Rosalind Franklin: The Woman Who Helped Give Shape to DNA

DNA—like any good code—took quite a long time for humans to crack (and we’re still working on it). The discovery of the double helix structure of molecules in the mid-20th century is widely credited to Francis Crick and James D. Watson, but it was a breakthrough that was aided by the work of many people—perhaps most notably, a woman by the name of Rosalind Franklin.

In the TED-Ed lesson above, “Rosalind Franklin: DNA’s Unsung hero,” Cláudio L. Guerra, with the help of narrator Susan Zimmerman and animator Chris Bishop, briefly details the life and work of this often overlooked pioneer.

In short, Franklin is the person behind the X-ray image known as Photo 51—the one that helped Watson and Crick crack the structure of DNA. The pair’s groundbreaking study was published alongside Franklin’s, but they earned the lasting legacy as well as a Nobel Prize in 1962. Franklin had died of cancer before the awards were handed out, and Nobel Prizes aren’t awarded posthumously; in the years since, there’s been much debate over whether Franklin would have been included in the ceremony had she lived to see it.

There's also some lasting debate over just how much Watson and Crick owe to Franklin, and—perhaps principally—whether they stole her data. What is clear is that Franklin was an essential player in the discovery of the double helix and was right alongside her male counterparts with the analysis and findings. Her Photo 51 is what allowed the breakthrough to happen, and for that she should be remembered and celebrated. (Not to mention all the other historic work she did in her far too short life.)

[h/t The Mary Sue]

Banner image: YouTube

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Afternoon Map
The Most Searched Shows on Netflix in 2017, By State

Orange is the New Black is the new black, at least as far as Netflix viewers are concerned. The women-in-prison dramedy may have premiered in 2013, but it’s still got viewers hooked. Just as they did in 2017, took a deep dive into Netflix analytics using Google Trends to find out which shows people in each state were searching Netflix for throughout the year. While there was a little bit of crossover between 2016 and 2017, new series like American Vandal and Mindhunter gave viewers a host of new content. But that didn’t stop Orange is the New Black from dominating the map; it was the most searched show in 15 states.

Coming in at a faraway second place was American Vandal, a new true crime satire that captured the attention of five states (Illinois, Kansas, Massachusetts, Minnesota, and Wisconsin). Even more impressive is the fact that the series premiered in mid-September, meaning that it found a large and rabid audience in a very short amount of time.

Folks in Alaska, Colorado, and Oregon were all destined to be disappointed; Star Trek: Discovery was the most searched-for series in each of these states, but it’s not yet available on Netflix in America (you’ve got to get CBS All Access for that, folks). Fourteen states broke the mold a bit with shows that were unique to their state only; this included Big Mouth in Delaware, The Keepers in Maryland, The OA in Pennsylvania, GLOW in Rhode Island, and Black Mirror in Hawaii.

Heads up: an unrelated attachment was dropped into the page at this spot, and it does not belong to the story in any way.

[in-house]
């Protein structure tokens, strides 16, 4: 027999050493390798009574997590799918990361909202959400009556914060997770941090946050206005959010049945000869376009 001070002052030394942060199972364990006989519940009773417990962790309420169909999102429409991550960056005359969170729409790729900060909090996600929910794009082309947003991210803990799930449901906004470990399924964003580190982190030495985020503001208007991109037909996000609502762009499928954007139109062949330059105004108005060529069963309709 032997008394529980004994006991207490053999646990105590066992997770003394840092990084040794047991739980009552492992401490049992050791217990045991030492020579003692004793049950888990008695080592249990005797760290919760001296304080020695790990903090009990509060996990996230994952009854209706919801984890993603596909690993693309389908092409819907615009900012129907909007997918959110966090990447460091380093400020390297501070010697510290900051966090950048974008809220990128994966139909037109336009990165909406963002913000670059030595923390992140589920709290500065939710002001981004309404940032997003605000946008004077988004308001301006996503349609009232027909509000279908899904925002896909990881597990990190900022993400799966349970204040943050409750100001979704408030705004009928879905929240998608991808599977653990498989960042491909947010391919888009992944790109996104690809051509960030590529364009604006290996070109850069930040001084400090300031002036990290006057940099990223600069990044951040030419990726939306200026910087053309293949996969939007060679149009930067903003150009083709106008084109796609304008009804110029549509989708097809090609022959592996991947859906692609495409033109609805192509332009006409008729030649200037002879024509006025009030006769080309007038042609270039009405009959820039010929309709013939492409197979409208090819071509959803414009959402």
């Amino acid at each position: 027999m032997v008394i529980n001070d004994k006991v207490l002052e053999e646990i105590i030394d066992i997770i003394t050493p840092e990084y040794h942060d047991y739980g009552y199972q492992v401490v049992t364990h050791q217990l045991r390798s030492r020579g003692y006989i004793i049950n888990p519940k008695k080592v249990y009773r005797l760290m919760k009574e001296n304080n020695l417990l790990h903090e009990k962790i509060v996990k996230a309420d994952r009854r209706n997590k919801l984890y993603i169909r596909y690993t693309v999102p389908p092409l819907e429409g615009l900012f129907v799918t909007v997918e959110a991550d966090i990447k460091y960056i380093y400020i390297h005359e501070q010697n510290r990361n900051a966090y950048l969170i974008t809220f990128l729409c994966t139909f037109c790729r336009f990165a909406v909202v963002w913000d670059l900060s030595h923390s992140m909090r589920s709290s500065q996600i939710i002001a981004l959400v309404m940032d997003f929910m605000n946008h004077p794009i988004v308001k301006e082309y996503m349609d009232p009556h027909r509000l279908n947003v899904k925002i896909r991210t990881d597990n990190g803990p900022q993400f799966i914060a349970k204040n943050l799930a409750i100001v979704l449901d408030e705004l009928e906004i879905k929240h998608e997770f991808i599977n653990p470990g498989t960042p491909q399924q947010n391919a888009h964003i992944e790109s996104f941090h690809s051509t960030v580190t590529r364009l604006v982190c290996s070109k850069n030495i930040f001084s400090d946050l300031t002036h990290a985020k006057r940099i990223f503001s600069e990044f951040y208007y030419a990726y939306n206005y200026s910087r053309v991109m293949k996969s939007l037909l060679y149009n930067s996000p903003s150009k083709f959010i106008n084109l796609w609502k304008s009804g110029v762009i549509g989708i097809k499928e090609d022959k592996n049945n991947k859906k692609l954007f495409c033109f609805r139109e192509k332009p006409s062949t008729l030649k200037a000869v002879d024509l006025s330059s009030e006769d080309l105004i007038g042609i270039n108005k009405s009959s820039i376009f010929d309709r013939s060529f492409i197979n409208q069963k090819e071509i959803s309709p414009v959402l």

Check out the map above to see if your favorite Netflix binge-watch matches up with your neighbors'. For more detailed findings, visit

Afternoon Map
Monthly Internet Costs in Every Country

Thanks to the internet, people around the world can conduct global research, trade tips, and find faraway friends without ever leaving their couch. Not everyone pays the same price for these digital privileges, though, according to new data visualizations spotted by Thrillist.

To compare internet user prices in each country, cost information site created a series of maps. The data comes courtesy of English market research consultancy BDRC and, which teamed up to analyze 3351 broadband packages in 196 nations between August 18, 2017 and October 12, 2017.

In the U.S., for example, the average cost for internet service is $66 per month. That’s substantially more than what browsers pay in neighboring Mexico ($27) and Canada ($55). Still, we don’t have it bad compared to either Namibia or Burkina Faso, where users shell out a staggering $464 and $924, respectively, for monthly broadband access. In fact, internet in the U.S. is far cheaper than what residents in 113 countries pay, including those in Saudi Arabia ($84), Indonesia ($72), and Greenland ($84).

On average, internet costs in Asia and Russia tend to be among the lowest, while access is prohibitively expensive in sub-Saharan Africa and in certain parts of Oceania. As for the world’s cheapest internet, you’ll find it in Ukraine and Iran.

Check out the maps below for more broadband insights, or view’s full findings here.

Map of Internet costs in each country created by information site

Map of Internet costs in each country created by information site

Map of Internet costs in each country created by information site

Map of Internet costs in each country created by information site

Map of Internet costs in each country created by information site

[h/t Thrillist]


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